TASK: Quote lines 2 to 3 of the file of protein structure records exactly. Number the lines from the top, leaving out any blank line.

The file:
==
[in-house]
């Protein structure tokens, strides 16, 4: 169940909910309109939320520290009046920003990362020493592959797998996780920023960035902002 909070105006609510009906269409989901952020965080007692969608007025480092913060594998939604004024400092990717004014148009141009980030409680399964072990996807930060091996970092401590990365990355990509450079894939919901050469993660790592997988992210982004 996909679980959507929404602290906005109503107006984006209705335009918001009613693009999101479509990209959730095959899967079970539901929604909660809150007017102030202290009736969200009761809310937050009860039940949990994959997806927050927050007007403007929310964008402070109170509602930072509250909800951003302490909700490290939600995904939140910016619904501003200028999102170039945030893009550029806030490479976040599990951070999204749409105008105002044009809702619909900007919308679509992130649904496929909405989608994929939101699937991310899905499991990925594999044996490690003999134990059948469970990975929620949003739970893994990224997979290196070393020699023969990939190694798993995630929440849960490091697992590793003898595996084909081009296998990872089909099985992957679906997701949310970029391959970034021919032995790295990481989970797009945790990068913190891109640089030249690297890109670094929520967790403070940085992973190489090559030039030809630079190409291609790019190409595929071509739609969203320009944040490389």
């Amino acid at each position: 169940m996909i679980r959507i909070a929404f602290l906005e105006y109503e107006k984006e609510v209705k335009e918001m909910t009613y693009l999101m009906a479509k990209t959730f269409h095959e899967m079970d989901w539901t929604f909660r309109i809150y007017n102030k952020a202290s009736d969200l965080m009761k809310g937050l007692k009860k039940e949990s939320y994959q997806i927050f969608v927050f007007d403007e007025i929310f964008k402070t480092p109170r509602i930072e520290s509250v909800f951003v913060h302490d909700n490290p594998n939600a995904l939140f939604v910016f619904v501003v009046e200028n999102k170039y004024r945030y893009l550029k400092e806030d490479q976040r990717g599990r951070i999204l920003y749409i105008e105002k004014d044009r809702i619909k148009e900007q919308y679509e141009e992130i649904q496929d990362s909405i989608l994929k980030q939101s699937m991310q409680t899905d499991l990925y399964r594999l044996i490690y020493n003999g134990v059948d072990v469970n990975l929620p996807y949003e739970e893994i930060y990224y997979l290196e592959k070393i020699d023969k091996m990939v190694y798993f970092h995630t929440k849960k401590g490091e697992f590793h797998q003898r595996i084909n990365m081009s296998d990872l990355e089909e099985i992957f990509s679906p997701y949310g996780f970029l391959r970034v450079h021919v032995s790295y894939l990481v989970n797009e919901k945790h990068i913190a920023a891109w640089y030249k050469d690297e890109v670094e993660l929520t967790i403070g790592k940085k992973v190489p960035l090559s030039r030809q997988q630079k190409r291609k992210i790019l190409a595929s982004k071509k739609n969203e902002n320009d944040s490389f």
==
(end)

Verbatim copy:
């Protein structure tokens, strides 16, 4: 169940909910309109939320520290009046920003990362020493592959797998996780920023960035902002 909070105006609510009906269409989901952020965080007692969608007025480092913060594998939604004024400092990717004014148009141009980030409680399964072990996807930060091996970092401590990365990355990509450079894939919901050469993660790592997988992210982004 996909679980959507929404602290906005109503107006984006209705335009918001009613693009999101479509990209959730095959899967079970539901929604909660809150007017102030202290009736969200009761809310937050009860039940949990994959997806927050927050007007403007929310964008402070109170509602930072509250909800951003302490909700490290939600995904939140910016619904501003200028999102170039945030893009550029806030490479976040599990951070999204749409105008105002044009809702619909900007919308679509992130649904496929909405989608994929939101699937991310899905499991990925594999044996490690003999134990059948469970990975929620949003739970893994990224997979290196070393020699023969990939190694798993995630929440849960490091697992590793003898595996084909081009296998990872089909099985992957679906997701949310970029391959970034021919032995790295990481989970797009945790990068913190891109640089030249690297890109670094929520967790403070940085992973190489090559030039030809630079190409291609790019190409595929071509739609969203320009944040490389």
């Amino acid at each position: 169940m996909i679980r959507i909070a929404f602290l906005e105006y109503e107006k984006e609510v209705k335009e918001m909910t009613y693009l999101m009906a479509k990209t959730f269409h095959e899967m079970d989901w539901t929604f909660r309109i809150y007017n102030k952020a202290s009736d969200l965080m009761k809310g937050l007692k009860k039940e949990s939320y994959q997806i927050f969608v927050f007007d403007e007025i929310f964008k402070t480092p109170r509602i930072e520290s509250v909800f951003v913060h302490d909700n490290p594998n939600a995904l939140f939604v910016f619904v501003v009046e200028n999102k170039y004024r945030y893009l550029k400092e806030d490479q976040r990717g599990r951070i999204l920003y749409i105008e105002k004014d044009r809702i619909k148009e900007q919308y679509e141009e992130i649904q496929d990362s909405i989608l994929k980030q939101s699937m991310q409680t899905d499991l990925y399964r594999l044996i490690y020493n003999g134990v059948d072990v469970n990975l929620p996807y949003e739970e893994i930060y990224y997979l290196e592959k070393i020699d023969k091996m990939v190694y798993f970092h995630t929440k849960k401590g490091e697992f590793h797998q003898r595996i084909n990365m081009s296998d990872l990355e089909e099985i992957f990509s679906p997701y949310g996780f970029l391959r970034v450079h021919v032995s790295y894939l990481v989970n797009e919901k945790h990068i913190a920023a891109w640089y030249k050469d690297e890109v670094e993660l929520t967790i403070g790592k940085k992973v190489p960035l090559s030039r030809q997988q630079k190409r291609k992210i790019l190409a595929s982004k071509k739609n969203e902002n320009d944040s490389f």